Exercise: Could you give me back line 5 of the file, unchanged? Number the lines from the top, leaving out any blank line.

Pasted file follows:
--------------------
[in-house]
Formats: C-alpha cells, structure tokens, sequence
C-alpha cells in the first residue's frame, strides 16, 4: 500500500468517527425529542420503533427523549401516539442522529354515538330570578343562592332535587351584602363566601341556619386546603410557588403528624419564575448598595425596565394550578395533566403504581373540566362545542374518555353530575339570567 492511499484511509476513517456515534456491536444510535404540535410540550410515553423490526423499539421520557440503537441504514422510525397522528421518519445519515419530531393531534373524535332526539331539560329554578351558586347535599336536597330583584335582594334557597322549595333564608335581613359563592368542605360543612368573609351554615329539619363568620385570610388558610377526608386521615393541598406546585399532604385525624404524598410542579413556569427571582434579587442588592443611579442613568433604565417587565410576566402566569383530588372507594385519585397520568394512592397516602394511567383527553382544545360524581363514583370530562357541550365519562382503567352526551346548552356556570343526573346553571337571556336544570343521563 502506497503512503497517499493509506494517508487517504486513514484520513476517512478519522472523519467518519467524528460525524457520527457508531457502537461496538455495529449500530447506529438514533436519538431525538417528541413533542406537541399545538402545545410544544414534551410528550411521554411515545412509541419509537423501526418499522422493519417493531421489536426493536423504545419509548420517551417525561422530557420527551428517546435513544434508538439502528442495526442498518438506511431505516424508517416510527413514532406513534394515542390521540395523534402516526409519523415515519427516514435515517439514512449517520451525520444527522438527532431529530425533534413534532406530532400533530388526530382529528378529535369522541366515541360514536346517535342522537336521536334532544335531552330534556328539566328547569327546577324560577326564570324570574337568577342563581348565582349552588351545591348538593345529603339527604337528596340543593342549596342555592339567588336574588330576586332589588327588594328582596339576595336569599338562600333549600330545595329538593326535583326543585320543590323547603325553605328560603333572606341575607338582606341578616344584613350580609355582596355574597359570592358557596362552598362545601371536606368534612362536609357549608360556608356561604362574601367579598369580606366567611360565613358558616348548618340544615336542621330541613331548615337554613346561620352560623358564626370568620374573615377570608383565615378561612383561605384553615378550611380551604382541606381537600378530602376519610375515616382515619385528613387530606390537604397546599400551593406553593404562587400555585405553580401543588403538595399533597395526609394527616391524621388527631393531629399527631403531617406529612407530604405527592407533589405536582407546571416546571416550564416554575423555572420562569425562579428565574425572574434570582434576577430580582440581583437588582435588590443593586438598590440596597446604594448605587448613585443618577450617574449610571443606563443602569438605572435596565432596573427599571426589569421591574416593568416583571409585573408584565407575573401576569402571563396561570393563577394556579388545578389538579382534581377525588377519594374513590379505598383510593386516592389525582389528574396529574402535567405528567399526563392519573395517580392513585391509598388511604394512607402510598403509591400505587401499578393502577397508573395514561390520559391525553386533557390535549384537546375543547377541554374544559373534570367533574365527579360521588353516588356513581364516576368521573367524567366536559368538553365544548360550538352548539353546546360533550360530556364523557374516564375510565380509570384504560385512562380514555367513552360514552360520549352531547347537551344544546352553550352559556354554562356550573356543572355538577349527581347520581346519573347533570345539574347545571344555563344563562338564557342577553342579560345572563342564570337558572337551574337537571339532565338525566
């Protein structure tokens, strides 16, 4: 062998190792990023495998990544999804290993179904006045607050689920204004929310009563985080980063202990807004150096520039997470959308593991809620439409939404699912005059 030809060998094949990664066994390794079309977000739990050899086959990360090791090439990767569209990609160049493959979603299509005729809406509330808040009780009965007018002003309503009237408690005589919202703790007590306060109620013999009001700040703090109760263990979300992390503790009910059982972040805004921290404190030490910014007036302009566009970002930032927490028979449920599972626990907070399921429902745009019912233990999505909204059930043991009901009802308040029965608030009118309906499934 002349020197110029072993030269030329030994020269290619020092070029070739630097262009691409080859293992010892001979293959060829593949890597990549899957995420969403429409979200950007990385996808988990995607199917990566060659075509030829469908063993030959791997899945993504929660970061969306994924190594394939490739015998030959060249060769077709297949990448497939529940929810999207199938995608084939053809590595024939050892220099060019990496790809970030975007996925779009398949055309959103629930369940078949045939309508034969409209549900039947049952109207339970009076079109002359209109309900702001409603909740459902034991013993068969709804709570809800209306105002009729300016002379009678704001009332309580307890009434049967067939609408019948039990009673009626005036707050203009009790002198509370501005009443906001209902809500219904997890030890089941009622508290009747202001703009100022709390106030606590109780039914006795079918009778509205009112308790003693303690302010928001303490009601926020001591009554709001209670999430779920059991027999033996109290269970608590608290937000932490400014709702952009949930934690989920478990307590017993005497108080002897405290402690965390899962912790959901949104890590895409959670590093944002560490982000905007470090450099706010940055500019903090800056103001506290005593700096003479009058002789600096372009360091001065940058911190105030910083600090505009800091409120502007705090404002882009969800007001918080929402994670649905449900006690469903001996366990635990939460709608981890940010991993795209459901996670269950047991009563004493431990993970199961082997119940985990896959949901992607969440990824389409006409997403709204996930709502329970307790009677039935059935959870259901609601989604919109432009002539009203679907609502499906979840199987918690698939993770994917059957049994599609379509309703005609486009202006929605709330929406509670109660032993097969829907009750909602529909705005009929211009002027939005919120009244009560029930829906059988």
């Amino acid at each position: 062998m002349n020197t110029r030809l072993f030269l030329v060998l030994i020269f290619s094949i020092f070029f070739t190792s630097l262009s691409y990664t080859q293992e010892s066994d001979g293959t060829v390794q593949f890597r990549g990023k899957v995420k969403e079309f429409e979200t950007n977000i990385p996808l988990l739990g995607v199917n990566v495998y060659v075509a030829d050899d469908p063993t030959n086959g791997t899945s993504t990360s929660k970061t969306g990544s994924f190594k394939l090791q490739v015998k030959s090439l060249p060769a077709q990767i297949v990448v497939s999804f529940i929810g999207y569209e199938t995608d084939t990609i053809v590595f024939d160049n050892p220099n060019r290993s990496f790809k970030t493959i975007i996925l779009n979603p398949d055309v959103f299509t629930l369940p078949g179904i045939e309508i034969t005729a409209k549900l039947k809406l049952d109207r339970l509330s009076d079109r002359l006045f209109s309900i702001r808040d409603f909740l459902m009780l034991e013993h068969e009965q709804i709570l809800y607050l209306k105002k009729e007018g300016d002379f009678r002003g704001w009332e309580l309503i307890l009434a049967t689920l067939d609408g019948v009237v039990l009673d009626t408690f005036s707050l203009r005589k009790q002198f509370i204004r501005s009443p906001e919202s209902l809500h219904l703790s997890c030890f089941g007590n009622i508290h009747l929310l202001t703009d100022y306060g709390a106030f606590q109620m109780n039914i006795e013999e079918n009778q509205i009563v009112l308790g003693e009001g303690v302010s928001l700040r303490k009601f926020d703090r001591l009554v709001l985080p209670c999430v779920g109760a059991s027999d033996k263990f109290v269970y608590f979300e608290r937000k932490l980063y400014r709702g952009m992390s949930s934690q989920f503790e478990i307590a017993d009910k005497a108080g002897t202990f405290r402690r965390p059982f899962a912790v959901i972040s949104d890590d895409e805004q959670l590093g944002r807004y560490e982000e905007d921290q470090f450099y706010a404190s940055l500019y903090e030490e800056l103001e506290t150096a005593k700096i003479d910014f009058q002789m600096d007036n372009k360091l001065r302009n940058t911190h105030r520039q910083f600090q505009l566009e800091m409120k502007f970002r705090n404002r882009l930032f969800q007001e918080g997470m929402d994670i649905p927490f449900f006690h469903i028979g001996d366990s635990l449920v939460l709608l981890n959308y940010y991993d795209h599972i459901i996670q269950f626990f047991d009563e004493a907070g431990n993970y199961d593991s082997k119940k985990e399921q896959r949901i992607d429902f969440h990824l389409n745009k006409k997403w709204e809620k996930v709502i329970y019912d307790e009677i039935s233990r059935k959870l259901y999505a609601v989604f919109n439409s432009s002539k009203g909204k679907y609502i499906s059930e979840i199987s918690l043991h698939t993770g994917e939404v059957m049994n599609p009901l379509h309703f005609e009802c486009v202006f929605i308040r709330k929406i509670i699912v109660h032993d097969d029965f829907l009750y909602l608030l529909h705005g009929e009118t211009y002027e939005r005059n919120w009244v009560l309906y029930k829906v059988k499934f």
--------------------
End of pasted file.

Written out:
């Amino acid at each position: 062998m002349n020197t110029r030809l072993f030269l030329v060998l030994i020269f290619s094949i020092f070029f070739t190792s630097l262009s691409y990664t080859q293992e010892s066994d001979g293959t060829v390794q593949f890597r990549g990023k899957v995420k969403e079309f429409e979200t950007n977000i990385p996808l988990l739990g995607v199917n990566v495998y060659v075509a030829d050899d469908p063993t030959n086959g791997t899945s993504t990360s929660k970061t969306g990544s994924f190594k394939l090791q490739v015998k030959s090439l060249p060769a077709q990767i297949v990448v497939s999804f529940i929810g999207y569209e199938t995608d084939t990609i053809v590595f024939d160049n050892p220099n060019r290993s990496f790809k970030t493959i975007i996925l779009n979603p398949d055309v959103f299509t629930l369940p078949g179904i045939e309508i034969t005729a409209k549900l039947k809406l049952d109207r339970l509330s009076d079109r002359l006045f209109s309900i702001r808040d409603f909740l459902m009780l034991e013993h068969e009965q709804i709570l809800y607050l209306k105002k009729e007018g300016d002379f009678r002003g704001w009332e309580l309503i307890l009434a049967t689920l067939d609408g019948v009237v039990l009673d009626t408690f005036s707050l203009r005589k009790q002198f509370i204004r501005s009443p906001e919202s209902l809500h219904l703790s997890c030890f089941g007590n009622i508290h009747l929310l202001t703009d100022y306060g709390a106030f606590q109620m109780n039914i006795e013999e079918n009778q509205i009563v009112l308790g003693e009001g303690v302010s928001l700040r303490k009601f926020d703090r001591l009554v709001l985080p209670c999430v779920g109760a059991s027999d033996k263990f109290v269970y608590f979300e608290r937000k932490l980063y400014r709702g952009m992390s949930s934690q989920f503790e478990i307590a017993d009910k005497a108080g002897t202990f405290r402690r965390p059982f899962a912790v959901i972040s949104d890590d895409e805004q959670l590093g944002r807004y560490e982000e905007d921290q470090f450099y706010a404190s940055l500019y903090e030490e800056l103001e506290t150096a005593k700096i003479d910014f009058q002789m600096d007036n372009k360091l001065r302009n940058t911190h105030r520039q910083f600090q505009l566009e800091m409120k502007f970002r705090n404002r882009l930032f969800q007001e918080g997470m929402d994670i649905p927490f449900f006690h469903i028979g001996d366990s635990l449920v939460l709608l981890n959308y940010y991993d795209h599972i459901i996670q269950f626990f047991d009563e004493a907070g431990n993970y199961d593991s082997k119940k985990e399921q896959r949901i992607d429902f969440h990824l389409n745009k006409k997403w709204e809620k996930v709502i329970y019912d307790e009677i039935s233990r059935k959870l259901y999505a609601v989604f919109n439409s432009s002539k009203g909204k679907y609502i499906s059930e979840i199987s918690l043991h698939t993770g994917e939404v059957m049994n599609p009901l379509h309703f005609e009802c486009v202006f929605i308040r709330k929406i509670i699912v109660h032993d097969d029965f829907l009750y909602l608030l529909h705005g009929e009118t211009y002027e939005r005059n919120w009244v009560l309906y029930k829906v059988k499934f």